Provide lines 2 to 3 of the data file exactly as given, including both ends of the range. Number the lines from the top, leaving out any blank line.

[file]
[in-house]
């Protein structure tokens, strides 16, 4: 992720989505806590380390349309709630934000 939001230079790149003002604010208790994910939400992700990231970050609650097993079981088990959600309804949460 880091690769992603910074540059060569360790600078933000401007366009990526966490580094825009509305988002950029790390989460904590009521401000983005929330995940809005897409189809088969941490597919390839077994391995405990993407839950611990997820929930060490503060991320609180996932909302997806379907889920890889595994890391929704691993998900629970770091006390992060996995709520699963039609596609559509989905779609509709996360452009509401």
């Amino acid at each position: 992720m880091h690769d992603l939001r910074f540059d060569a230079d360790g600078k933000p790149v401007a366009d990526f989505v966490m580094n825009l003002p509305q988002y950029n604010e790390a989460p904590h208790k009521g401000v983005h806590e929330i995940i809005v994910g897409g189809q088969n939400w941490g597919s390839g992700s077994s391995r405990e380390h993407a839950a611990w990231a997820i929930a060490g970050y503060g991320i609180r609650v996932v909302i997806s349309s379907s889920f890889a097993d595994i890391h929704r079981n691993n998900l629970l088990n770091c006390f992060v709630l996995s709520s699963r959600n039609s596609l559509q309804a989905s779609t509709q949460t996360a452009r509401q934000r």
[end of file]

């Protein structure tokens, strides 16, 4: 992720989505806590380390349309709630934000 939001230079790149003002604010208790994910939400992700990231970050609650097993079981088990959600309804949460 880091690769992603910074540059060569360790600078933000401007366009990526966490580094825009509305988002950029790390989460904590009521401000983005929330995940809005897409189809088969941490597919390839077994391995405990993407839950611990997820929930060490503060991320609180996932909302997806379907889920890889595994890391929704691993998900629970770091006390992060996995709520699963039609596609559509989905779609509709996360452009509401």
């Amino acid at each position: 992720m880091h690769d992603l939001r910074f540059d060569a230079d360790g600078k933000p790149v401007a366009d990526f989505v966490m580094n825009l003002p509305q988002y950029n604010e790390a989460p904590h208790k009521g401000v983005h806590e929330i995940i809005v994910g897409g189809q088969n939400w941490g597919s390839g992700s077994s391995r405990e380390h993407a839950a611990w990231a997820i929930a060490g970050y503060g991320i609180r609650v996932v909302i997806s349309s379907s889920f890889a097993d595994i890391h929704r079981n691993n998900l629970l088990n770091c006390f992060v709630l996995s709520s699963r959600n039609s596609l559509q309804a989905s779609t509709q949460t996360a452009r509401q934000r």